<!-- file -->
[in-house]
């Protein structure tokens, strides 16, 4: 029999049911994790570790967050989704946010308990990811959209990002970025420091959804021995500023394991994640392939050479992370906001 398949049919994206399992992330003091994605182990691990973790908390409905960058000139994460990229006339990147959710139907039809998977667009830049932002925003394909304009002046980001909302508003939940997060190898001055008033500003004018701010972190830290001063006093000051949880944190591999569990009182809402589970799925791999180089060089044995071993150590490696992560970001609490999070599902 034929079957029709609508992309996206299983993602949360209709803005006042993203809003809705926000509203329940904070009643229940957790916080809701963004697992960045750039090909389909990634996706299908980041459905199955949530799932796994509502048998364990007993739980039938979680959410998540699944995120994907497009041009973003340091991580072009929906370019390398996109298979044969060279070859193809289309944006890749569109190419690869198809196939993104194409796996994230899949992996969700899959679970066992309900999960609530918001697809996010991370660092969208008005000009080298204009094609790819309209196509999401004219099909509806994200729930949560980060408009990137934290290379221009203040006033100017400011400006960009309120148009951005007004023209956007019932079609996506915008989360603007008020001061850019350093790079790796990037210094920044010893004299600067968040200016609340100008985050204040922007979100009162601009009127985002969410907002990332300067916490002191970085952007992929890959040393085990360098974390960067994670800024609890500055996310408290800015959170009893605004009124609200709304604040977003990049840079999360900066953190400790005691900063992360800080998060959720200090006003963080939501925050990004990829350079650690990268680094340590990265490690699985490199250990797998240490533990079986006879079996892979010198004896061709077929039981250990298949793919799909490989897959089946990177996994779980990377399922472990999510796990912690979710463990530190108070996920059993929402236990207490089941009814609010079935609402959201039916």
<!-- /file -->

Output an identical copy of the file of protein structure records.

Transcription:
[in-house]
């Protein structure tokens, strides 16, 4: 029999049911994790570790967050989704946010308990990811959209990002970025420091959804021995500023394991994640392939050479992370906001 398949049919994206399992992330003091994605182990691990973790908390409905960058000139994460990229006339990147959710139907039809998977667009830049932002925003394909304009002046980001909302508003939940997060190898001055008033500003004018701010972190830290001063006093000051949880944190591999569990009182809402589970799925791999180089060089044995071993150590490696992560970001609490999070599902 034929079957029709609508992309996206299983993602949360209709803005006042993203809003809705926000509203329940904070009643229940957790916080809701963004697992960045750039090909389909990634996706299908980041459905199955949530799932796994509502048998364990007993739980039938979680959410998540699944995120994907497009041009973003340091991580072009929906370019390398996109298979044969060279070859193809289309944006890749569109190419690869198809196939993104194409796996994230899949992996969700899959679970066992309900999960609530918001697809996010991370660092969208008005000009080298204009094609790819309209196509999401004219099909509806994200729930949560980060408009990137934290290379221009203040006033100017400011400006960009309120148009951005007004023209956007019932079609996506915008989360603007008020001061850019350093790079790796990037210094920044010893004299600067968040200016609340100008985050204040922007979100009162601009009127985002969410907002990332300067916490002191970085952007992929890959040393085990360098974390960067994670800024609890500055996310408290800015959170009893605004009124609200709304604040977003990049840079999360900066953190400790005691900063992360800080998060959720200090006003963080939501925050990004990829350079650690990268680094340590990265490690699985490199250990797998240490533990079986006879079996892979010198004896061709077929039981250990298949793919799909490989897959089946990177996994779980990377399922472990999510796990912690979710463990530190108070996920059993929402236990207490089941009814609010079935609402959201039916």